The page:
The Voice of the Wildcats

The Paw Print

The Voice of the Wildcats

The Paw Print

The Voice of the Wildcats

The Paw Print

India says #MeToo

Taking the lead from the #MeToo movement in the U.S., the Indian film industry starts to speak out.
The tides of #MeToo India Photo by: Reuters

The #MeToo movement has made waves in India ever since a famous Indian actress was sexually assaulted, and she hasn’t had a role in film since the incident.

The #MeToo movement in Hollywood has crossed oceans when prominent Bollywood actress Tanushree Dutta spoke about her experience. Dutta has come forward to speak about the abuses and the shame that comes with being a victim in Bollywood. 

“All these women had this buried deep in their hearts out of shame,” Dutta told Reuters.

I feel God used me to start something which had to happen.

— Tanushree Dutta

Dutta reported that in 2008 the famous actor Nana Patekar had sexually harassed her on the set of the movie, Horn OK Pleassss. During the filming, Patekar tried to force her to dance intimately. She walked out and was later attacked by a far-right wing Hindu group. Patekar denied the allegations. Dutta has not had a significant acting role since.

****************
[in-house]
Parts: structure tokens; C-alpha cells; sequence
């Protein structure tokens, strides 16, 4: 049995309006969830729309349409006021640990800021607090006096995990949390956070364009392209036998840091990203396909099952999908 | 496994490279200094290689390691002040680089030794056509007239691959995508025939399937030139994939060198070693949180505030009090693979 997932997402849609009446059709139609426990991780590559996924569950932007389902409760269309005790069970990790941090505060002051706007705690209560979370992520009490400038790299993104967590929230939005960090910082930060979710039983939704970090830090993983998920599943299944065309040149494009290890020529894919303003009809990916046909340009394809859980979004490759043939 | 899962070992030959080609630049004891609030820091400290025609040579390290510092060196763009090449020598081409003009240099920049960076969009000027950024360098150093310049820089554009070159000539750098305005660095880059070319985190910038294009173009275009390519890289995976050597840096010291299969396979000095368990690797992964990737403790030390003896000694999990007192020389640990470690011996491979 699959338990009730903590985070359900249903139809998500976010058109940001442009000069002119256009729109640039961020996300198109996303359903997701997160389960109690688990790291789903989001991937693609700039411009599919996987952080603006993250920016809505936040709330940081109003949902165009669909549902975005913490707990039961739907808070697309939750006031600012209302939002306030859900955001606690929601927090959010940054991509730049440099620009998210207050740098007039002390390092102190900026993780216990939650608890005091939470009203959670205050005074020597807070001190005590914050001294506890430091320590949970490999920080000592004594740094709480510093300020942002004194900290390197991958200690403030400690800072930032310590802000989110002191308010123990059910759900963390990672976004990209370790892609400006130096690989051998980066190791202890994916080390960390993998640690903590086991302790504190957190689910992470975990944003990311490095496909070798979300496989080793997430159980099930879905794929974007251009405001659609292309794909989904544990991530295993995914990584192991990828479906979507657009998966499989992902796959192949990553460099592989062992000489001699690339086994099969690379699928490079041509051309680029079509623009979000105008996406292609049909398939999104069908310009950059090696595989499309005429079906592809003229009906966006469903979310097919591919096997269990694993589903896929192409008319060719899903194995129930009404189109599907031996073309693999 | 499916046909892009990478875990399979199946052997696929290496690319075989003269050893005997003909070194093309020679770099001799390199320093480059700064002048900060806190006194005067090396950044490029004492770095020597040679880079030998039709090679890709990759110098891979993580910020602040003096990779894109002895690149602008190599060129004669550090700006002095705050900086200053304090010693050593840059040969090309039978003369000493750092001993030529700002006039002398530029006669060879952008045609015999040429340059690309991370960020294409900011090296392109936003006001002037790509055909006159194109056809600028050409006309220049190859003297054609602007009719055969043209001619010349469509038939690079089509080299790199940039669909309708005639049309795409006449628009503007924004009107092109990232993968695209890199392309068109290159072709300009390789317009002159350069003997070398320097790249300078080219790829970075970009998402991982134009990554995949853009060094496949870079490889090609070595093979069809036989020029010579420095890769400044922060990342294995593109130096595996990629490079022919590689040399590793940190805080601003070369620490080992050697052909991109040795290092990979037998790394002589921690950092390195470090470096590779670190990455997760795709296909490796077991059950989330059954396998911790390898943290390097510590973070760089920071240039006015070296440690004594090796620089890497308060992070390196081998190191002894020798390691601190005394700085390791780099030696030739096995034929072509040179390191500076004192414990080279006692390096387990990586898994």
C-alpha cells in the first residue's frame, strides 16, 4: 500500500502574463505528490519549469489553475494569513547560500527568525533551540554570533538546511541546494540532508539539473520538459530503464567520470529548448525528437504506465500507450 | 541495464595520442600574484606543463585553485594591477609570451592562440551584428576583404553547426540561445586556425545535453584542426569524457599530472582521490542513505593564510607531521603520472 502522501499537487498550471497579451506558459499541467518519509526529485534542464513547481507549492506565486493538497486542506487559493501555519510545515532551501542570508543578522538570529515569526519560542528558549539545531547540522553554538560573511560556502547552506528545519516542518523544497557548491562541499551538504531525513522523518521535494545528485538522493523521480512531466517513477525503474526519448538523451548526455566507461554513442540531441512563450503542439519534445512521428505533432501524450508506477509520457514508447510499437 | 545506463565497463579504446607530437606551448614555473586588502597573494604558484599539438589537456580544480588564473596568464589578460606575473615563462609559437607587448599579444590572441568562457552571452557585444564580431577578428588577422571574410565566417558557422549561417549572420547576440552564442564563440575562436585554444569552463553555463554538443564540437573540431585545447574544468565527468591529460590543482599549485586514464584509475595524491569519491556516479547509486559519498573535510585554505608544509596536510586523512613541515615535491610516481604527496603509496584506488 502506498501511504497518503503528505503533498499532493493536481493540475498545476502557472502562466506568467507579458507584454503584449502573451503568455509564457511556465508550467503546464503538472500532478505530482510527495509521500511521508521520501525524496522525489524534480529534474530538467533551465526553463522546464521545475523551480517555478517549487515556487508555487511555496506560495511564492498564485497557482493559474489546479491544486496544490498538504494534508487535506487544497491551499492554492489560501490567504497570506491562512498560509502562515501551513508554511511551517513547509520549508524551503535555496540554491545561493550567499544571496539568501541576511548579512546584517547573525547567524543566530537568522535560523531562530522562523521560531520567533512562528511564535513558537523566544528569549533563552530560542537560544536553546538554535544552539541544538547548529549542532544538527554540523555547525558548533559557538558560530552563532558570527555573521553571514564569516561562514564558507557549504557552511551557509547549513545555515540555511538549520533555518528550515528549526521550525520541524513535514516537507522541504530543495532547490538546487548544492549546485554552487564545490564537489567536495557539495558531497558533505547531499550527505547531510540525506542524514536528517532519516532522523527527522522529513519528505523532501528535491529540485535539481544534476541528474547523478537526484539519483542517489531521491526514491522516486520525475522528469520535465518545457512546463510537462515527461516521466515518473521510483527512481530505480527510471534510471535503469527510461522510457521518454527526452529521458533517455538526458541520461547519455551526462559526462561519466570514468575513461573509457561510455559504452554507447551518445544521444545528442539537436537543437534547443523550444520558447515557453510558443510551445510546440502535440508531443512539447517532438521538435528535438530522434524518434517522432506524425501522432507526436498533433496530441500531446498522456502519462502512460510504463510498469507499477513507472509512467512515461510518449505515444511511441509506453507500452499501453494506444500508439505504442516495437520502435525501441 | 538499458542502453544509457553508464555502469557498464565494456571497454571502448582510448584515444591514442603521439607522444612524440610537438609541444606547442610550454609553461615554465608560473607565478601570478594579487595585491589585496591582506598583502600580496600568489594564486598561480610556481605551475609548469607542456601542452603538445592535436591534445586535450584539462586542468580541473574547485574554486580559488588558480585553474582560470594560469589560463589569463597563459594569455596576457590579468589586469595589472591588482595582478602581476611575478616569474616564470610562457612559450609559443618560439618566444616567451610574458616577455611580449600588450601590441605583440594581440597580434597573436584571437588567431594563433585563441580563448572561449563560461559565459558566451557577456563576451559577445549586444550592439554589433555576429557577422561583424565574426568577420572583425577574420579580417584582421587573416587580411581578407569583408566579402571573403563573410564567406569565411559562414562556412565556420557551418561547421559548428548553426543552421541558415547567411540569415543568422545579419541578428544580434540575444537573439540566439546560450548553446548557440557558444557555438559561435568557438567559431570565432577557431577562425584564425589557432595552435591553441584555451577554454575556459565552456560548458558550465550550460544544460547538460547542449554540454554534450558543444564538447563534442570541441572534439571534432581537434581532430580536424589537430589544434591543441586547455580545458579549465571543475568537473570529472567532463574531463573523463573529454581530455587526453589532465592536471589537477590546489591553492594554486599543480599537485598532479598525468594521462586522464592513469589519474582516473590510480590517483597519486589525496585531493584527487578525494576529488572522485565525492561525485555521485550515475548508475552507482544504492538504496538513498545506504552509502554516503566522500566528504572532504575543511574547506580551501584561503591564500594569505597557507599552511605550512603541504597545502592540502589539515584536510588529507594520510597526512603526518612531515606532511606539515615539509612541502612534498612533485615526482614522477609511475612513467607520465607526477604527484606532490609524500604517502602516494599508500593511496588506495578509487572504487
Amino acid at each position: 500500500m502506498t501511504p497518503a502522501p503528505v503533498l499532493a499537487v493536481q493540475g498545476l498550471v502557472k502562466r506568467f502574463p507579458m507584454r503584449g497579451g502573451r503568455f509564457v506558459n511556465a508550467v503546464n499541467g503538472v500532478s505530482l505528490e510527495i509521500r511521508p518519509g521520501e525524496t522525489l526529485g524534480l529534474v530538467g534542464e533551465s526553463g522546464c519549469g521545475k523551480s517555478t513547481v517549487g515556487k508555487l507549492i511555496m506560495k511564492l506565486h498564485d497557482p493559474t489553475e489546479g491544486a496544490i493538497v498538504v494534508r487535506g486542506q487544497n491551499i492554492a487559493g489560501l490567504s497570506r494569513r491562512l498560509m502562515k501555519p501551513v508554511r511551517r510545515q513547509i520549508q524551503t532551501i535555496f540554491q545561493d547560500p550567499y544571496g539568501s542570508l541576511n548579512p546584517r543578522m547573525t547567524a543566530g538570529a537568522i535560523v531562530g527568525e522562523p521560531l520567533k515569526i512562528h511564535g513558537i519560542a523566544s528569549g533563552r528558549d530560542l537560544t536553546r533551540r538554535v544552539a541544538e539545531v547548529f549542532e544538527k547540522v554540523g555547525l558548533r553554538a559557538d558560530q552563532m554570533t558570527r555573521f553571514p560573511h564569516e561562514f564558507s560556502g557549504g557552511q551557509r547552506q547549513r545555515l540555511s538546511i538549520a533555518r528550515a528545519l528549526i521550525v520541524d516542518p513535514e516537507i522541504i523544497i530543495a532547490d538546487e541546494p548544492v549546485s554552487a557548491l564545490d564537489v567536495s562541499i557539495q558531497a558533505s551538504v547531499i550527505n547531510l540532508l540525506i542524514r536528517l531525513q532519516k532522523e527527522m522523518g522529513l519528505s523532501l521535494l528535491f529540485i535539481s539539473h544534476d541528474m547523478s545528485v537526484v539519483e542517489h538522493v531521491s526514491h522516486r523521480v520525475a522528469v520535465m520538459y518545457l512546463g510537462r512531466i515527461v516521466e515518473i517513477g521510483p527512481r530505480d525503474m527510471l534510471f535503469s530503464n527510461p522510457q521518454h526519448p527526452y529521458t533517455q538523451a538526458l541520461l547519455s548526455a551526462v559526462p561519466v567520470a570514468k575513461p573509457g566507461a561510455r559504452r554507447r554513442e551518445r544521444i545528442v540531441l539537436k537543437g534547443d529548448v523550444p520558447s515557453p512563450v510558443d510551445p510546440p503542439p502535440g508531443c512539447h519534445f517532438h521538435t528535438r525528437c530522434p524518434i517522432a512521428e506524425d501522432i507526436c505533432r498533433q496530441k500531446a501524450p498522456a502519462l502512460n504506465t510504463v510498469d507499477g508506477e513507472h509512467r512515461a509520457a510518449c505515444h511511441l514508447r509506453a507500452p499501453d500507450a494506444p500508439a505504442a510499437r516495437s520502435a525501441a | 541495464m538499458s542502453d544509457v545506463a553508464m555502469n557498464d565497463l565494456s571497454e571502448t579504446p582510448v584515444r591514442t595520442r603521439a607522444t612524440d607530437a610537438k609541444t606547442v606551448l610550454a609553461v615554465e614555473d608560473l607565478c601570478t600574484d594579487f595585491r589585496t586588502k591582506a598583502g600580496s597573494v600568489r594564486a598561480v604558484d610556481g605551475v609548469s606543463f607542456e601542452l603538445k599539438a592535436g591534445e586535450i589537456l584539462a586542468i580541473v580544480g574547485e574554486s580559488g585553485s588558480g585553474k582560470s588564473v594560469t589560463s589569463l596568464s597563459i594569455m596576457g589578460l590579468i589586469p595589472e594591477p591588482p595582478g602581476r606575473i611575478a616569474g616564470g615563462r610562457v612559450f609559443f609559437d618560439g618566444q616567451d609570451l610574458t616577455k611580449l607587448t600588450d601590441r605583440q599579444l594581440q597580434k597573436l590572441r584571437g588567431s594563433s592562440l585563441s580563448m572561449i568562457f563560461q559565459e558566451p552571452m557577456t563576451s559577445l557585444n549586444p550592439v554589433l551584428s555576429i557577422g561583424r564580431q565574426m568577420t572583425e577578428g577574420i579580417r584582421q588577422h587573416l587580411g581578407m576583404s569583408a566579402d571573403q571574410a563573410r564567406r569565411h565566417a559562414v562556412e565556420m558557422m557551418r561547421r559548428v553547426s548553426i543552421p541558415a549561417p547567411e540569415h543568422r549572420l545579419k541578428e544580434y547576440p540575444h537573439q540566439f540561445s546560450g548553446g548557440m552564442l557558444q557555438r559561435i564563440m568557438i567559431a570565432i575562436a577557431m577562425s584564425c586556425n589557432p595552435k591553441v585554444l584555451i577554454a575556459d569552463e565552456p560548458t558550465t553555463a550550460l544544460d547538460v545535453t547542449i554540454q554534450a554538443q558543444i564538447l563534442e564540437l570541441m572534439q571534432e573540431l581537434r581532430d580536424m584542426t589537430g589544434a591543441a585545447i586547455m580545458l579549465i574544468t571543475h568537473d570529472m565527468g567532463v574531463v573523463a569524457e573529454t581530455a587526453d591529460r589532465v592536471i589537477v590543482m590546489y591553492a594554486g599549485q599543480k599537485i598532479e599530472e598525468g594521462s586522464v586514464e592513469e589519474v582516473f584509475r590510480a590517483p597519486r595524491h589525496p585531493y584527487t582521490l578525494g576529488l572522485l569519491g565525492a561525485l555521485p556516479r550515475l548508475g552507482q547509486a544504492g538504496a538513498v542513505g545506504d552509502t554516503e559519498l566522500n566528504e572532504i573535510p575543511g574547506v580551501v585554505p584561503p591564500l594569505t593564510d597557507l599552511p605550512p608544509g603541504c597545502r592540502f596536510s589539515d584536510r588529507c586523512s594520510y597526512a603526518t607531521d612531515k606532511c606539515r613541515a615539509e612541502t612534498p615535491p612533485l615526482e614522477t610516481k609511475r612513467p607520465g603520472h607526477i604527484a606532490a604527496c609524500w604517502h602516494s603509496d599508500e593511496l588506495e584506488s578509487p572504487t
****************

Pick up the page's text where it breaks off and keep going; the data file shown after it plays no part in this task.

#MeToo protest in India
Photo by: Reuters

Dutta’s outspokenness comes on the heels of Dr. Christine Blasey Ford’s testimony in the font of the U.S. Senate judiciary last month. Regardless of ethnicity, Ford’s testimony resonated with women across oceans. It inspired women, like Dutta, to share their stories. 

“I think she’s telling the truth,” said Anu Murthy, a technology executive in Silicon Valley who grew up in India and continues to follow the politics and culture of the country. “I think she’s pretty brave. The actor that she’s going against is very powerful. I think he has mob connections.”

As people like Dutta speak up, the industry is on the cusp of a big transformation.

“The film industry is set for rapid change with the #MeToo movement,” Murthy said.

The Bollywood film star Tanushree Dutta Photo by: AFP

Many prominent Bollywood actresses have since come forward and shared their own stories.

“MeToo in India is very important, educating people on women’s rights, ” stated Shalini Pandey, a marketing executive in the Midwest with roots in India.

As Dutta and many other women are fearlessly fighting for change, they believe that education may be the key to the kind of change that is needed in India. 

“I feel God used me to start something which had to happen,” Dutta told Reuters.

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About the Contributor
Mira Sahi, Staff Writer
Mira Sahi is a first year staff writer for The Woodside Paw Print. She is passionate about social justice, politics, foreign affairs and culture. She also loves theatre and musicals. Her experience in journalism is little but she feels passionately about the truth and freedom of the press.

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